While the CRT wasn't the greatest bulb in the world, with a brightener it was adequate for watching in a normally lit room. I used the TV in this condition for more than a year, keeping my eyes open for a stronger 17BP4.

A New 17BP4 Picture Tube!

In late December, 2011, a stock of NOS (new old stock) picture tubes became available and I purchased a fresh 17BP4, still in its original box. The brand name was Silver Glo and I believe the company was in the business of rebuilding picture tubes.

The CRT was shipped in its original sturdy carton. Here it is on the day of receipt, ready to be installed in my RA-113.

My Sencore CR70 tester showed that the new tube has very strong emission—just what I was hoping to see!

My tube's warranty card was date-stamped September 20, 1965. Although 46 years old, there's no reason why it shouldn't perform as well as if manufactured yesterday.

  

The old CRT can be removed without disturbing the chassis. After you slide off the ion trap magnet from the CRT neck, taking out three small hex screws allows you to remove the yoke from the hanging frame. Then you can unscrew four nuts from the cabinet's "ceiling" and carefully slide the hanger down, and then back from the CRT neck.

The picture tube is supported entirely by a clamp around its front. To simplify removal, I tilted the cabinet and rested its front edge against the wall, padded with a towel. Then I removed the mounting nuts from the cabinet front and carefully lifted out the CRT.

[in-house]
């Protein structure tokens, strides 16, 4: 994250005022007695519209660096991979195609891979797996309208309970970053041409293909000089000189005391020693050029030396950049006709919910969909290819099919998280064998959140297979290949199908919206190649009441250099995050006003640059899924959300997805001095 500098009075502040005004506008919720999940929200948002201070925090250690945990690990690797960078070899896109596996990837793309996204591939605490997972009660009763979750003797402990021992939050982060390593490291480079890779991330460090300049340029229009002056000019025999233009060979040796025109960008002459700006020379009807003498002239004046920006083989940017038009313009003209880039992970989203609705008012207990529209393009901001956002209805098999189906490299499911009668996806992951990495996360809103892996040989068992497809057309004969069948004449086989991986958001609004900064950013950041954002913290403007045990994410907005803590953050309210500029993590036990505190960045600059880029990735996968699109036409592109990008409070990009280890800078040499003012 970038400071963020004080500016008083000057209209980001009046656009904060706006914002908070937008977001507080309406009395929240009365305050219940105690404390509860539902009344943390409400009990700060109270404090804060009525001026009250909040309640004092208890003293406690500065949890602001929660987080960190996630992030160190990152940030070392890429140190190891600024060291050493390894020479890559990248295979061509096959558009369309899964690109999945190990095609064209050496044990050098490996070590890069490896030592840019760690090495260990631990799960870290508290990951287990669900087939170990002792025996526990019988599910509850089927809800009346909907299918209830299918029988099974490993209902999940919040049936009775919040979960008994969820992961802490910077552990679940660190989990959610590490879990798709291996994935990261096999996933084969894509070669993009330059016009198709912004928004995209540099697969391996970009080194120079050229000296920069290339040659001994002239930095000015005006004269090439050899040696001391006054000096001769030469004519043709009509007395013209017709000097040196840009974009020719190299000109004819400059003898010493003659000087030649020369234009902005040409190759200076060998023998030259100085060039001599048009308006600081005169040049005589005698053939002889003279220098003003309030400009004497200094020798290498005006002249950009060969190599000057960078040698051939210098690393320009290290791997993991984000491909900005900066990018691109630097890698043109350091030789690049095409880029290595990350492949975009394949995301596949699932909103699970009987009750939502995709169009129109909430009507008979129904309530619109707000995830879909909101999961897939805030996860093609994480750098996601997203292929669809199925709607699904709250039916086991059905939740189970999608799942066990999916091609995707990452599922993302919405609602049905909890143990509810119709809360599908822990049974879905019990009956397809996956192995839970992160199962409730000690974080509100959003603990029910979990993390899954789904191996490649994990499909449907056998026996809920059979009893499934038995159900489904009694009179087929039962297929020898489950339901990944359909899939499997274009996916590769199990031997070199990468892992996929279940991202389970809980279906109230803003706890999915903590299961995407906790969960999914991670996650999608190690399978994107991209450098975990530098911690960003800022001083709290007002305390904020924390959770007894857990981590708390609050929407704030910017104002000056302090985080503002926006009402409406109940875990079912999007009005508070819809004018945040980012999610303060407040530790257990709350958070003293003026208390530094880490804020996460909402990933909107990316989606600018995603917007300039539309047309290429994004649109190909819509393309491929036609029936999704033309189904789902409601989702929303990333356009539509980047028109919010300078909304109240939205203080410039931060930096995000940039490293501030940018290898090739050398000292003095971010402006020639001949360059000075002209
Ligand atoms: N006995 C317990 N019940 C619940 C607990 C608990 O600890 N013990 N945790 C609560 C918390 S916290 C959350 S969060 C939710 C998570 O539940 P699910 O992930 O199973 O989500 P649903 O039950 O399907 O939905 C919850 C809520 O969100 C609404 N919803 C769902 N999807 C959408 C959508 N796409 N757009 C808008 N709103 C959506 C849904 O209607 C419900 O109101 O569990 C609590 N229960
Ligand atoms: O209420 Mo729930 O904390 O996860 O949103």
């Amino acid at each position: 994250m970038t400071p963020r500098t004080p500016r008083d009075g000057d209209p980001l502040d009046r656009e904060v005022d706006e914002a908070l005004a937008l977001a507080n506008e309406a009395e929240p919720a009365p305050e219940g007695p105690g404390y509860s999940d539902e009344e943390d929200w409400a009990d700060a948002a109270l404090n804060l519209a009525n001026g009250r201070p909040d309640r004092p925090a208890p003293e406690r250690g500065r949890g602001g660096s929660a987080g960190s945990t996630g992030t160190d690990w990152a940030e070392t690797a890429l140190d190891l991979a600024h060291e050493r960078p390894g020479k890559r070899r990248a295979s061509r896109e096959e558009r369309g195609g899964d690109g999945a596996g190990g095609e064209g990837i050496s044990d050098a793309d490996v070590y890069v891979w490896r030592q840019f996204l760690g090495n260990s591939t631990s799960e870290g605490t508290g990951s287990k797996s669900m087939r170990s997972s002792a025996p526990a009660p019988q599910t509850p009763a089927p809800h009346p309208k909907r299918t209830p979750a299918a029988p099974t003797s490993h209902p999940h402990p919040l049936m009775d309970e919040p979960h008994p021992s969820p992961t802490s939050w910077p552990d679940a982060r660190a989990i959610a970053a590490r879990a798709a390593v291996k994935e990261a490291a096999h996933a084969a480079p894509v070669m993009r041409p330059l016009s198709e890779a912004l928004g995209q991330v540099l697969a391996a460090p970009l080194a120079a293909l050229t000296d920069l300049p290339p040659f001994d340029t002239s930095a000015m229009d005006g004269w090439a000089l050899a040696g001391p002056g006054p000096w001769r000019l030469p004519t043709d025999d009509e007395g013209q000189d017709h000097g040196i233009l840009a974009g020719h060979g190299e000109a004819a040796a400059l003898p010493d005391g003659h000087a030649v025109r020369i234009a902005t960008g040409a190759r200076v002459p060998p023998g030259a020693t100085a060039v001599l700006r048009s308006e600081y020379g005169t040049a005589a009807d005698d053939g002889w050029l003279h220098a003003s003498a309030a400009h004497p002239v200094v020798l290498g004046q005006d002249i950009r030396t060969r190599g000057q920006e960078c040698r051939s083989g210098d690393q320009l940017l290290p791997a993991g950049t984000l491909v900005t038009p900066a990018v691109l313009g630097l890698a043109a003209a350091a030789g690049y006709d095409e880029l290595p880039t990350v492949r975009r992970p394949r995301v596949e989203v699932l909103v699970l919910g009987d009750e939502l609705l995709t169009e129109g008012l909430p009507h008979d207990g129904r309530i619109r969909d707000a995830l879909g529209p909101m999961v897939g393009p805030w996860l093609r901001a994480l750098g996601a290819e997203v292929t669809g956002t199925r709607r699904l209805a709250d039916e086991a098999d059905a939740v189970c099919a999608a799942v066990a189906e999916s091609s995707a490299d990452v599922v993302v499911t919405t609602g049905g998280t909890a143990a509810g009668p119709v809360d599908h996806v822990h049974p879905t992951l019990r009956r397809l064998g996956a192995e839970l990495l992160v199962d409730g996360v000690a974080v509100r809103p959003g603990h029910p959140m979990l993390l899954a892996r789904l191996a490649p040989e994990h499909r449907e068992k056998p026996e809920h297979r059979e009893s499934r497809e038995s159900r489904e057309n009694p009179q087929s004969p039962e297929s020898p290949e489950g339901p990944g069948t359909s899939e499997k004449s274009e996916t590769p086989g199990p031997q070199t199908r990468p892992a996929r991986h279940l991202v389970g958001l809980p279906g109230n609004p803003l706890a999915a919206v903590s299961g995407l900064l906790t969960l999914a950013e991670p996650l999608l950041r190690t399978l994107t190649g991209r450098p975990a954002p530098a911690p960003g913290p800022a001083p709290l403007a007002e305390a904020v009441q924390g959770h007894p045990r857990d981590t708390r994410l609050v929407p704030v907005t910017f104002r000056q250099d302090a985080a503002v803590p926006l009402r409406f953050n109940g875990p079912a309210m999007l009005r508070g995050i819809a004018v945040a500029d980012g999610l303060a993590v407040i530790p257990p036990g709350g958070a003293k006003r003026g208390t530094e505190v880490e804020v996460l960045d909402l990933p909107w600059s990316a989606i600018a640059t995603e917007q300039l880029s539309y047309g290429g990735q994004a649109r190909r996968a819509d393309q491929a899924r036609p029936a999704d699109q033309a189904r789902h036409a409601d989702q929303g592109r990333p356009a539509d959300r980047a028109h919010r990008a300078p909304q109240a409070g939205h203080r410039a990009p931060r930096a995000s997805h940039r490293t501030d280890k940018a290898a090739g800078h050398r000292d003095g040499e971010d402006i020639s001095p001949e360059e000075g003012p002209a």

Here are both tubes side by side. I can't wait to try out the new one!

Notice the brilliant shiny coating inside the new tube. No question, it's aluminized, just as the box says. Perhaps the company name Silver Glo means that they rebuilt only aluminized tubes. An aluminized picture tube is brighter than its non-aluminized counterpart and it doesn't require an ion trap magnet as my old one did.

The CRT clamp has three parts: the hanger that screws onto the cabinet front, a thick rubber cushion, and a steel band that tightens around the tube's perimeter to hold it safely in place. After cleaning, the clamp ready to install on the new tube.

For the first trial, my pattern generator produces a crosshatch image, allowing me to level the yoke. The new tube looks very bright—so strong that I had to turn the brightness way down to avoid washing out the image in a photo.

A few minutes later, I was trying it out with a movie DVD. Hello, Scarlett!

In my eagerness to play a movie, I hadn't noticed that the vertical centering needed a little adjustment, to eliminate the black bar at the bottom of the screen. No worries, within a couple of minutes that was fixed and my RA-113 looked like a million bucks.

My picture tube cost a little over $100 including shipping, but I consider it money well spent. Finding a NIB picture tube for a vintage television is almost unheard of these days, and with a sassy new CRT, I should be able to enjoy my DuMont for a long time to come.

©1995-2017 Philip I. Nelson, all rights reserved